Second person point of view in fiction

Second person point of view in fiction creates distance ─ for a character but not necessarily for the reader. When a narrator says “you” she means herself, a character, and not you, the reader. This is a tool to allow a character (“you”) to reveal emotionally painful events, which she deems too difficult to express directly in the first person narrator mode. Think how people frequently talk like this. It’s a way of pushing repugnant feelings away, but in fiction it can carry greater emotional impact than first person point of view because the character is not telling the reader directly how she feels. With first person point of view the reader is always conscious that a narrator is telling him something. With second person point of view the reader comes to realize the depth of the character’s feelings, and whenever a reader comes to a conclusion about a character himself it has a stronger impact than if a narrator or another character told him. Why? Because the reader is beginning to identify with the character. Second person point of view is a structural technique to bring the reader into the story.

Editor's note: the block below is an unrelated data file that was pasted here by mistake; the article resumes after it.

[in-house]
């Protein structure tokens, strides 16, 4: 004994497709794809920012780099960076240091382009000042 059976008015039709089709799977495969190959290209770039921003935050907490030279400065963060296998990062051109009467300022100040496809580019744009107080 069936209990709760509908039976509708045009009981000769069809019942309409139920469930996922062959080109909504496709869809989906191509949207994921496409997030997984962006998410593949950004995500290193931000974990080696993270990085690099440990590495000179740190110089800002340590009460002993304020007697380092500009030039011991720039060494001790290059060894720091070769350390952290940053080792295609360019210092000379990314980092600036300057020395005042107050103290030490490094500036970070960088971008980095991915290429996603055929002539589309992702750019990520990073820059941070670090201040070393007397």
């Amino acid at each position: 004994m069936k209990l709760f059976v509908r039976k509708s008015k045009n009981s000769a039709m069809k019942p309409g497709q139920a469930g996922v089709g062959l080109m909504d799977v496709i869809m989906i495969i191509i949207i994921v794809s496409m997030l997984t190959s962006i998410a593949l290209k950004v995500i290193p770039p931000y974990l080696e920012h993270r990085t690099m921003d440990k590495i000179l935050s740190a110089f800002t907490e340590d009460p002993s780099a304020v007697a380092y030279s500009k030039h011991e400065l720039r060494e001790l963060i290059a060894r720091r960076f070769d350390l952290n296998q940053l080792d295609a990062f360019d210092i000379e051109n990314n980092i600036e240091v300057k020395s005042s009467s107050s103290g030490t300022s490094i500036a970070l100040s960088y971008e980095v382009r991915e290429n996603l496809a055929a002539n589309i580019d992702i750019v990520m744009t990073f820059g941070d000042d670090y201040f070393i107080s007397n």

Use second person point of view to reveal emotion

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